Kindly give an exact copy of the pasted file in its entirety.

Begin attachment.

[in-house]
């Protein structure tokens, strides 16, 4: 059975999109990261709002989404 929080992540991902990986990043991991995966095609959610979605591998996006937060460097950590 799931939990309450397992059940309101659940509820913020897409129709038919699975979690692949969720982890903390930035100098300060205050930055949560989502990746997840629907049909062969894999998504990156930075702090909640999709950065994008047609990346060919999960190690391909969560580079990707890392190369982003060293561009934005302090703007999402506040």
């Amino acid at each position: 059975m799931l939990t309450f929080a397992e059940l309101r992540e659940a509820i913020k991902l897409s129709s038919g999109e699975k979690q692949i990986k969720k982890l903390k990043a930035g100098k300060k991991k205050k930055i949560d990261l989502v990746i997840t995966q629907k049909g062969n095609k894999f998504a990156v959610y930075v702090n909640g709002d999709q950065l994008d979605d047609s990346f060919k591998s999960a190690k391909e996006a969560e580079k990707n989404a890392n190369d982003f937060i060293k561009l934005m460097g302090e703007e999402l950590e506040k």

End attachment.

[in-house]
């Protein structure tokens, strides 16, 4: 059975999109990261709002989404 929080992540991902990986990043991991995966095609959610979605591998996006937060460097950590 799931939990309450397992059940309101659940509820913020897409129709038919699975979690692949969720982890903390930035100098300060205050930055949560989502990746997840629907049909062969894999998504990156930075702090909640999709950065994008047609990346060919999960190690391909969560580079990707890392190369982003060293561009934005302090703007999402506040």
């Amino acid at each position: 059975m799931l939990t309450f929080a397992e059940l309101r992540e659940a509820i913020k991902l897409s129709s038919g999109e699975k979690q692949i990986k969720k982890l903390k990043a930035g100098k300060k991991k205050k930055i949560d990261l989502v990746i997840t995966q629907k049909g062969n095609k894999f998504a990156v959610y930075v702090n909640g709002d999709q950065l994008d979605d047609s990346f060919k591998s999960a190690k391909e996006a969560e580079k990707n989404a890392n190369d982003f937060i060293k561009l934005m460097g302090e703007e999402l950590e506040k």